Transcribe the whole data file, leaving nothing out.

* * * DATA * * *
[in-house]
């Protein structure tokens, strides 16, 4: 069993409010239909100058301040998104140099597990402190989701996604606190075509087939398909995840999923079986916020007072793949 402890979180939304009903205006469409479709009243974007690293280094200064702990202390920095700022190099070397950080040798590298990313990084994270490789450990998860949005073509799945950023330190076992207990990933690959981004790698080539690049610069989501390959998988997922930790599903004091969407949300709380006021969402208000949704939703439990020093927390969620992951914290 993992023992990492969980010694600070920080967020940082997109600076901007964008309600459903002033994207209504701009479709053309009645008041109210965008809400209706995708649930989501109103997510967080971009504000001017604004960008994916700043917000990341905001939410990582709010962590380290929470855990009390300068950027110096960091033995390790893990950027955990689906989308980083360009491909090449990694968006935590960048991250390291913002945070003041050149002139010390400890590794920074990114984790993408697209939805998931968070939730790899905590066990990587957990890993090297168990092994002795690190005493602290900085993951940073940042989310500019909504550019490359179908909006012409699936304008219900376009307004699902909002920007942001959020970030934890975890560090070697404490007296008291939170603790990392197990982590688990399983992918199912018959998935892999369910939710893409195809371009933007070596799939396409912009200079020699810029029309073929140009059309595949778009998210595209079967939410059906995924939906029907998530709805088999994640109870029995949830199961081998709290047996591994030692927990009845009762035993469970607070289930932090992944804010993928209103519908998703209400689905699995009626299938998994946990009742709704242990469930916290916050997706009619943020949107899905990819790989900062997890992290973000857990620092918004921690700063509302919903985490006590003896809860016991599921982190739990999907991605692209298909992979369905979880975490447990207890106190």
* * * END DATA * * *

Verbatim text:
[in-house]
């Protein structure tokens, strides 16, 4: 069993409010239909100058301040998104140099597990402190989701996604606190075509087939398909995840999923079986916020007072793949 402890979180939304009903205006469409479709009243974007690293280094200064702990202390920095700022190099070397950080040798590298990313990084994270490789450990998860949005073509799945950023330190076992207990990933690959981004790698080539690049610069989501390959998988997922930790599903004091969407949300709380006021969402208000949704939703439990020093927390969620992951914290 993992023992990492969980010694600070920080967020940082997109600076901007964008309600459903002033994207209504701009479709053309009645008041109210965008809400209706995708649930989501109103997510967080971009504000001017604004960008994916700043917000990341905001939410990582709010962590380290929470855990009390300068950027110096960091033995390790893990950027955990689906989308980083360009491909090449990694968006935590960048991250390291913002945070003041050149002139010390400890590794920074990114984790993408697209939805998931968070939730790899905590066990990587957990890993090297168990092994002795690190005493602290900085993951940073940042989310500019909504550019490359179908909006012409699936304008219900376009307004699902909002920007942001959020970030934890975890560090070697404490007296008291939170603790990392197990982590688990399983992918199912018959998935892999369910939710893409195809371009933007070596799939396409912009200079020699810029029309073929140009059309595949778009998210595209079967939410059906995924939906029907998530709805088999994640109870029995949830199961081998709290047996591994030692927990009845009762035993469970607070289930932090992944804010993928209103519908998703209400689905699995009626299938998994946990009742709704242990469930916290916050997706009619943020949107899905990819790989900062997890992290973000857990620092918004921690700063509302919903985490006590003896809860016991599921982190739990999907991605692209298909992979369905979880975490447990207890106190």